109 Piscium b (aka HD 10697 b) is a long-period extrasolar planet discovered in orbit around 109 Piscium. It is about 5.74 times the mass of Jupiter and is likely to be a gas giant. As is common for long-period planets discovered around other stars, it has an orbital eccentricity greater than that of Jupiter.

109 Piscium b
Render of 109 Piscium b made with SpaceEngine
Render of 109 Piscium b made with SpaceEngine
Discovery[1][2]
Discovered byCalifornia and
Carnegie Planet Search
Discovery siteW. M. Keck Observatory
Discovery dateNovember 1, 1999
Doppler spectroscopy
Orbital characteristics[3]
2.051+0.079
−0.087
 AU
Eccentricity0.104+0.009
−0.008
2.944 ± 0.002 years (1,075.30 ± 0.73 d)
Inclination86.116°+19.957°
−20.530°
38.852°+15.084°
−21.589°
2,449,333.898+14.739
−15.380
112.816°+5.254°
−5.448°
Semi-amplitude114.583+1.067
−1.196
 m/s
Star109 Piscium
Physical characteristics[3]
Mass5.743+1.011
−0.289
 MJ

The discoverers estimate its effective temperature as 264 K from solar heating, but it could be at least 10 to 20 K warmer because of internal heating.[2] It orbits within the habitable zone.[1]

Preliminary astrometric measurements suggested that the orbital inclination is 170.3°,[4] yielding an object mass of 38 times that of Jupiter, which would make it a brown dwarf. However, subsequent analysis indicates that the precision of the measurements used to derive the astrometric orbit is insufficient to constrain the parameters.[5] A more plausible suggestion is that this planet shares its star's inclination, of 69+21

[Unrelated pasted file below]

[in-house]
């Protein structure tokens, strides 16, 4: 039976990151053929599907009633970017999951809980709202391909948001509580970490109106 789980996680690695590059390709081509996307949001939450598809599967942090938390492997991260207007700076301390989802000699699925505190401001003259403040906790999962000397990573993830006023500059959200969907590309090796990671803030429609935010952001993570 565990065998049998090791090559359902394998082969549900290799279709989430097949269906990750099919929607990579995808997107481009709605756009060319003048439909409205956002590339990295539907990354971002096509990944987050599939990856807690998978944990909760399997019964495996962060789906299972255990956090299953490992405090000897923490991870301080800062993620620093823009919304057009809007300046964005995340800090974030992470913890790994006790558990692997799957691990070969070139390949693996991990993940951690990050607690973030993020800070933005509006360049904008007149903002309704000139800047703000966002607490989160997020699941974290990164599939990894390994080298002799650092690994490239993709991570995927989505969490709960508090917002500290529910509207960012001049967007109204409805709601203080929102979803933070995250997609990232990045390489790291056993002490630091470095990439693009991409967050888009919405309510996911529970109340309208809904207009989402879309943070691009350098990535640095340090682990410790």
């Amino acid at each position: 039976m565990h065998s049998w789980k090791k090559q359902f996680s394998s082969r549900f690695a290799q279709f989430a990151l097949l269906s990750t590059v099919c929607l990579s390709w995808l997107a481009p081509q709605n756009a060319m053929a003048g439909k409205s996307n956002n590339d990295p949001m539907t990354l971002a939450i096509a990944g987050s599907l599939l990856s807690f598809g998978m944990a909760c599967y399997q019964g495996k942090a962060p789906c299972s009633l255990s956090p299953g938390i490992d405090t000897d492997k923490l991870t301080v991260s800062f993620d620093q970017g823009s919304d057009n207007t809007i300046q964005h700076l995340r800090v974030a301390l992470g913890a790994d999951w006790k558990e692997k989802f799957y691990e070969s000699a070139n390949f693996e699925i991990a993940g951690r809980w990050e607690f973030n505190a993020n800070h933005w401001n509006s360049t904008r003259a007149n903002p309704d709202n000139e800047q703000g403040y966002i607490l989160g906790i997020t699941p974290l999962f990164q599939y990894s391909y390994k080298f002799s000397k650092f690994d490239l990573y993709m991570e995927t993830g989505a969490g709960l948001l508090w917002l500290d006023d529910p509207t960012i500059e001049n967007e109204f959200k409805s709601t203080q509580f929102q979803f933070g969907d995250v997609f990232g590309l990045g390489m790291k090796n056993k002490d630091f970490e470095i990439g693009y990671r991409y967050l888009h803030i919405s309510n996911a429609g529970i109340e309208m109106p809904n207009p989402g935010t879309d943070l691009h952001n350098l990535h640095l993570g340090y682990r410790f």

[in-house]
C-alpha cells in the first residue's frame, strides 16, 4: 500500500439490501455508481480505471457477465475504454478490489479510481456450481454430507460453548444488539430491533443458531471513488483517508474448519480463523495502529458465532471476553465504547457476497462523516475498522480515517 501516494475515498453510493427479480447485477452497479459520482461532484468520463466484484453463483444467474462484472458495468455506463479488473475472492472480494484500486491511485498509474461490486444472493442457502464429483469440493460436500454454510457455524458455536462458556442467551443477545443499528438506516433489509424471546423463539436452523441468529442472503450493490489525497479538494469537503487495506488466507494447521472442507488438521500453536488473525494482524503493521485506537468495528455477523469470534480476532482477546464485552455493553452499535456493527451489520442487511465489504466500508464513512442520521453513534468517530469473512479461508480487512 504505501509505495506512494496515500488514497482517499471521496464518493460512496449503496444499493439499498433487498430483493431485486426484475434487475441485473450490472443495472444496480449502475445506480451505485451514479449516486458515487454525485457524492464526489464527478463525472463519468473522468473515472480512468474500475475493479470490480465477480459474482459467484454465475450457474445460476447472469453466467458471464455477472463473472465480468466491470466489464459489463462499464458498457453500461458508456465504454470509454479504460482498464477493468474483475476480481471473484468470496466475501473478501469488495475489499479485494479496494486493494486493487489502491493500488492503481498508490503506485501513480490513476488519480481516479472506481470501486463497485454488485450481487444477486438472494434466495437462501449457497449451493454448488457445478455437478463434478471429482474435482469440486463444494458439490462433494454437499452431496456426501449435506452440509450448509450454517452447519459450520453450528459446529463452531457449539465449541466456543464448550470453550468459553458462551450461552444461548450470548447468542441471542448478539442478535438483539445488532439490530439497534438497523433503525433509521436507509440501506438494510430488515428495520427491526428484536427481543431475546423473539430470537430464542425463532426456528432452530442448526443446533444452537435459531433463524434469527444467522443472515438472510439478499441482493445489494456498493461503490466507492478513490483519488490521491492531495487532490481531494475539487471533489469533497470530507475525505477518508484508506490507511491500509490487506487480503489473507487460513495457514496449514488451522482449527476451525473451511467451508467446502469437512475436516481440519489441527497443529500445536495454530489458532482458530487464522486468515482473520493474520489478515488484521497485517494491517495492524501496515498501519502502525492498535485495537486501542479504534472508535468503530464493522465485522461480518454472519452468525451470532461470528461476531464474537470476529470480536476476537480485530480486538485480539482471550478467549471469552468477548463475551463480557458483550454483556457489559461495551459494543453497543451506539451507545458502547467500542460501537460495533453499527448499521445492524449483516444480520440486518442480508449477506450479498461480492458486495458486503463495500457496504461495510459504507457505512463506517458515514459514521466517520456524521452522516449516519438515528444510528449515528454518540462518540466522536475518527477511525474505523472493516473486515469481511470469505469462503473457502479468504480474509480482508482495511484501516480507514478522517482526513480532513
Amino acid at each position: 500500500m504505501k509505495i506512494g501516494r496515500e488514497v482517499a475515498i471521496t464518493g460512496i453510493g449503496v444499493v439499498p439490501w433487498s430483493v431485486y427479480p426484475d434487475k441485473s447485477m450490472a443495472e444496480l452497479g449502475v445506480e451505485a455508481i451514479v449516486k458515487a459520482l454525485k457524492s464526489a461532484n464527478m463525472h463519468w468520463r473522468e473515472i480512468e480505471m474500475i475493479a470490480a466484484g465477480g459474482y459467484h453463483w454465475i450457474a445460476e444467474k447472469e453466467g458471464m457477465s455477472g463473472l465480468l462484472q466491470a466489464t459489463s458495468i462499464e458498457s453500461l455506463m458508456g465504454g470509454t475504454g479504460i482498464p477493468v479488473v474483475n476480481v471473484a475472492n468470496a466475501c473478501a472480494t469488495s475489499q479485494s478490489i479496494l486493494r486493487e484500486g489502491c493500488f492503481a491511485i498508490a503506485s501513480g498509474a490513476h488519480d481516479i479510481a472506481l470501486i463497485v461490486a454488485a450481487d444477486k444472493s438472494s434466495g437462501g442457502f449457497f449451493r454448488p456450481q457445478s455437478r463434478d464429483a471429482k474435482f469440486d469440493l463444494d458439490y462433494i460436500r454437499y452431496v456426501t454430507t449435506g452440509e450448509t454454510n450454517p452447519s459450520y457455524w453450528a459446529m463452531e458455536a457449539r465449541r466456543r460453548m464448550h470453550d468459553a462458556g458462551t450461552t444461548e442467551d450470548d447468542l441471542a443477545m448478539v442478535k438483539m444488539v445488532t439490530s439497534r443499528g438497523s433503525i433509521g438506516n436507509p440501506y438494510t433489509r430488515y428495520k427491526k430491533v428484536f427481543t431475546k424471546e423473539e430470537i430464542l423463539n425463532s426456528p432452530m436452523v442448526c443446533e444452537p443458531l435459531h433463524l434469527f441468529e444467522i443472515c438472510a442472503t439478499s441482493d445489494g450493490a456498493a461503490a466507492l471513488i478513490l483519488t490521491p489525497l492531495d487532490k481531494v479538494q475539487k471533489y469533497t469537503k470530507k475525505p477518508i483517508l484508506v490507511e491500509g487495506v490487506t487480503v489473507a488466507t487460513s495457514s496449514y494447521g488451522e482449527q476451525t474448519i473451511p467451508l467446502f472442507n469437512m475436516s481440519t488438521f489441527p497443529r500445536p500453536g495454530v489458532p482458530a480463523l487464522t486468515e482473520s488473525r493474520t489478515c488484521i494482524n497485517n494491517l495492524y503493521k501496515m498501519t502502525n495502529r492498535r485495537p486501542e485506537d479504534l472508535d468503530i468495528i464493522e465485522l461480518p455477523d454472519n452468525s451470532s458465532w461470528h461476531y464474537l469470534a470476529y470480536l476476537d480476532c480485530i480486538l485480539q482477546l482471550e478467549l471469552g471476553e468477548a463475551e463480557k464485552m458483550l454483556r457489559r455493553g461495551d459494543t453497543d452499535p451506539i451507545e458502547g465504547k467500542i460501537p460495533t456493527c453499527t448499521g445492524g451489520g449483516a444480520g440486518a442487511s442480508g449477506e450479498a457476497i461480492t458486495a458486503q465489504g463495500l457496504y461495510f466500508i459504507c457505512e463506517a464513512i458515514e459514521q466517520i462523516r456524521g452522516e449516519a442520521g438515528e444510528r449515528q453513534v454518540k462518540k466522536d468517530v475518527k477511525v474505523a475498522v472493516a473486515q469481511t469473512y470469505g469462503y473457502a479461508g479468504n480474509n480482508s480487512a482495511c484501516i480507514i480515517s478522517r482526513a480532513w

−26
°.[6][7] In 2022, the inclination and true mass of 109 Piscium b were measured via astrometry. The inclination estimate is consistent with that of the stellar rotation.[3]

See also edit

References edit

  1. ^ a b "Astronomers discover six new planets orbiting nearby stars" (Press release). Kamuela, Hawaii: W. M. Keck Observatory. November 1, 1999. Retrieved December 19, 2017.
  2. ^ a b Vogt, Steven S.; et al. (2000). "Six New Planets from the Keck Precision Velocity Survey". The Astrophysical Journal. 536 (2): 902–914. arXiv:astro-ph/9911506. Bibcode:2000ApJ...536..902V. doi:10.1086/308981.
  3. ^ a b c Feng, Fabo; Butler, R. Paul; et al. (August 2022). "3D Selection of 167 Substellar Companions to Nearby Stars". The Astrophysical Journal Supplement Series. 262 (21): 21. arXiv:2208.12720. Bibcode:2022ApJS..262...21F. doi:10.3847/1538-4365/ac7e57. S2CID 251864022.
  4. ^ Han, Inwoo; Black, David C.; Gatewood, George (2001). "Preliminary astrometric masses for proposed extrasolar planetary companions". The Astrophysical Journal Letters. 548 (1): L57–L60. Bibcode:2001ApJ...548L..57H. doi:10.1086/318927. S2CID 120952927.
  5. ^ Pourbaix, D.; Arenou, F. (2001). "Screening the Hipparcos-based astrometric orbits of sub-stellar objects". Astronomy and Astrophysics. 372 (3): 935–944. arXiv:astro-ph/0104412. Bibcode:2001A&A...372..935P. doi:10.1051/0004-6361:20010597.
  6. ^ "hd_10697_b". Extrasolar Planets Encyclopaedia. 1995. Retrieved November 12, 2012.
  7. ^ Roberto Sanchis-Ojeda; Josh N. Winn; Daniel C. Fabrycky (2012). "Starspots and spin-orbit alignment for Kepler cool host stars". Astronomische Nachrichten. 334 (1–2): 180–183. arXiv:1211.2002. Bibcode:2013AN....334..180S. doi:10.1002/asna.201211765. S2CID 38743202.